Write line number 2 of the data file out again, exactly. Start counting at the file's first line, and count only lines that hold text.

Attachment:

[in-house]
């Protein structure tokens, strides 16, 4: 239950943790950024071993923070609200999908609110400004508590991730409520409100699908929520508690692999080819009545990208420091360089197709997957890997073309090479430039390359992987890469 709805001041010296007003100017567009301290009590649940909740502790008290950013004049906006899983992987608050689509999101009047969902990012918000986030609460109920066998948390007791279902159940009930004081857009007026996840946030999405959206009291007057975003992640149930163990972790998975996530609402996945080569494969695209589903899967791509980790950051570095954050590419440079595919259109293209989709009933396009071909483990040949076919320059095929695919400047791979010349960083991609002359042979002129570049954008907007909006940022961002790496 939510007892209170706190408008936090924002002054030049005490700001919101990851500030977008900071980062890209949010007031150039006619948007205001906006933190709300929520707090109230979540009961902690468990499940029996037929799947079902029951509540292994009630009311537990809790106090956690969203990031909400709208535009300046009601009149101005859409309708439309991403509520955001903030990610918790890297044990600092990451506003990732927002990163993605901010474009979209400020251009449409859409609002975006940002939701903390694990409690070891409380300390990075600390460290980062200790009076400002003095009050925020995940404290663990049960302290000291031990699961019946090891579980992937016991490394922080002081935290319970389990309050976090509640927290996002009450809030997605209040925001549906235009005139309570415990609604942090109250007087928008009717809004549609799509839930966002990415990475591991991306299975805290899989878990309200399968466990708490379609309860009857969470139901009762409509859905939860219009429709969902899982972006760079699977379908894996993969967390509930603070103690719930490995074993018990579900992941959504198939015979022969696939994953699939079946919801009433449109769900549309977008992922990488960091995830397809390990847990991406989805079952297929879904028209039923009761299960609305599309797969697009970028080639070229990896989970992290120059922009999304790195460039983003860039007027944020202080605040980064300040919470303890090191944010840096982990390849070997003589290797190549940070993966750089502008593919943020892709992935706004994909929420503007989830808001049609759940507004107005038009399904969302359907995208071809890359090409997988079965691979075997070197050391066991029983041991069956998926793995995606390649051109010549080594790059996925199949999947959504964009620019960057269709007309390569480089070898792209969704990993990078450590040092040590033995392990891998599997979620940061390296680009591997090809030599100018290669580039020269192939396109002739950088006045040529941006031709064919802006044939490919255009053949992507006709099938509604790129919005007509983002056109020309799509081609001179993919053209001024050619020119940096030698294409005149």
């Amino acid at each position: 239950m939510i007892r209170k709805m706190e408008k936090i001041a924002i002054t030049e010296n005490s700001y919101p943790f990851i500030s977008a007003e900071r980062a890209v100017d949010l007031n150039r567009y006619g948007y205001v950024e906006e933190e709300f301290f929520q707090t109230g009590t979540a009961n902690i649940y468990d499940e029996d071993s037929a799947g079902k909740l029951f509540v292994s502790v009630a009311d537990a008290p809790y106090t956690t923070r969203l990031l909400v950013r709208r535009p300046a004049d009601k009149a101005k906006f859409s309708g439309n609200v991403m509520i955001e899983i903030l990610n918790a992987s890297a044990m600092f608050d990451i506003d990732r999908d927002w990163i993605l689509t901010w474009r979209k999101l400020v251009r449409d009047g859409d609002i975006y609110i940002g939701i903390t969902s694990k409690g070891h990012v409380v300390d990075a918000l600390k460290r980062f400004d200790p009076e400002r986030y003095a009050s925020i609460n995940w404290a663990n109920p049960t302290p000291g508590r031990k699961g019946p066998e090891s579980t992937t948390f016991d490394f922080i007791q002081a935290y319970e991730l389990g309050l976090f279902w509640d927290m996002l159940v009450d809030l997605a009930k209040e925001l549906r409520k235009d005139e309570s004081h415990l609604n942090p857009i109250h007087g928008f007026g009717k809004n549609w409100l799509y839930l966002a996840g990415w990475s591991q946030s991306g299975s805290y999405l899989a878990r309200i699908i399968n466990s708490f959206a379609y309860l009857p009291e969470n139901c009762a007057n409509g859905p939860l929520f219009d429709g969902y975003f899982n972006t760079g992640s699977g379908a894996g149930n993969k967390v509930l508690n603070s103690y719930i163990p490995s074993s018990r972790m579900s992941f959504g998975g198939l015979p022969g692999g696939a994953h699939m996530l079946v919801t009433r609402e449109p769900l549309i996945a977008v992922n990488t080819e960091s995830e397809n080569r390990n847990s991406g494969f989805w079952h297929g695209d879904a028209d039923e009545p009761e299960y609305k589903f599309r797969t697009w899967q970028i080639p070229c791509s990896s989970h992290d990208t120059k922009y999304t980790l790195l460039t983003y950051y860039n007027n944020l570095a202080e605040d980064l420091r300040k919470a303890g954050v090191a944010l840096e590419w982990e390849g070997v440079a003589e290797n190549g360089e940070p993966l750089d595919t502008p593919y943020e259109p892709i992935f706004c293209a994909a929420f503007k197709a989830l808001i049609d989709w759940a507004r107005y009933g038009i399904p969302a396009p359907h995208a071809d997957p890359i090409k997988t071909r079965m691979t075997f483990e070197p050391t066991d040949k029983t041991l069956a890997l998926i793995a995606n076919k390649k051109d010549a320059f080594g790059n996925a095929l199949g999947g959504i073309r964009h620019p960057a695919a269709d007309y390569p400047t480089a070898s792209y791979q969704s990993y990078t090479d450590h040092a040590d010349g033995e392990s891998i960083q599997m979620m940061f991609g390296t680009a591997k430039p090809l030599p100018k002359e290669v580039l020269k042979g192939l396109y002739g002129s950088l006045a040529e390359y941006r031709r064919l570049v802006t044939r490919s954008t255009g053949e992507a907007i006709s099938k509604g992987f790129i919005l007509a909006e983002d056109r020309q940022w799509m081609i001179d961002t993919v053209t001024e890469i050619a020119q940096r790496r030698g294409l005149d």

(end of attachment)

């Protein structure tokens, strides 16, 4: 239950943790950024071993923070609200999908609110400004508590991730409520409100699908929520508690692999080819009545990208420091360089197709997957890997073309090479430039390359992987890469 709805001041010296007003100017567009301290009590649940909740502790008290950013004049906006899983992987608050689509999101009047969902990012918000986030609460109920066998948390007791279902159940009930004081857009007026996840946030999405959206009291007057975003992640149930163990972790998975996530609402996945080569494969695209589903899967791509980790950051570095954050590419440079595919259109293209989709009933396009071909483990040949076919320059095929695919400047791979010349960083991609002359042979002129570049954008907007909006940022961002790496 939510007892209170706190408008936090924002002054030049005490700001919101990851500030977008900071980062890209949010007031150039006619948007205001906006933190709300929520707090109230979540009961902690468990499940029996037929799947079902029951509540292994009630009311537990809790106090956690969203990031909400709208535009300046009601009149101005859409309708439309991403509520955001903030990610918790890297044990600092990451506003990732927002990163993605901010474009979209400020251009449409859409609002975006940002939701903390694990409690070891409380300390990075600390460290980062200790009076400002003095009050925020995940404290663990049960302290000291031990699961019946090891579980992937016991490394922080002081935290319970389990309050976090509640927290996002009450809030997605209040925001549906235009005139309570415990609604942090109250007087928008009717809004549609799509839930966002990415990475591991991306299975805290899989878990309200399968466990708490379609309860009857969470139901009762409509859905939860219009429709969902899982972006760079699977379908894996993969967390509930603070103690719930490995074993018990579900992941959504198939015979022969696939994953699939079946919801009433449109769900549309977008992922990488960091995830397809390990847990991406989805079952297929879904028209039923009761299960609305599309797969697009970028080639070229990896989970992290120059922009999304790195460039983003860039007027944020202080605040980064300040919470303890090191944010840096982990390849070997003589290797190549940070993966750089502008593919943020892709992935706004994909929420503007989830808001049609759940507004107005038009399904969302359907995208071809890359090409997988079965691979075997070197050391066991029983041991069956998926793995995606390649051109010549080594790059996925199949999947959504964009620019960057269709007309390569480089070898792209969704990993990078450590040092040590033995392990891998599997979620940061390296680009591997090809030599100018290669580039020269192939396109002739950088006045040529941006031709064919802006044939490919255009053949992507006709099938509604790129919005007509983002056109020309799509081609001179993919053209001024050619020119940096030698294409005149």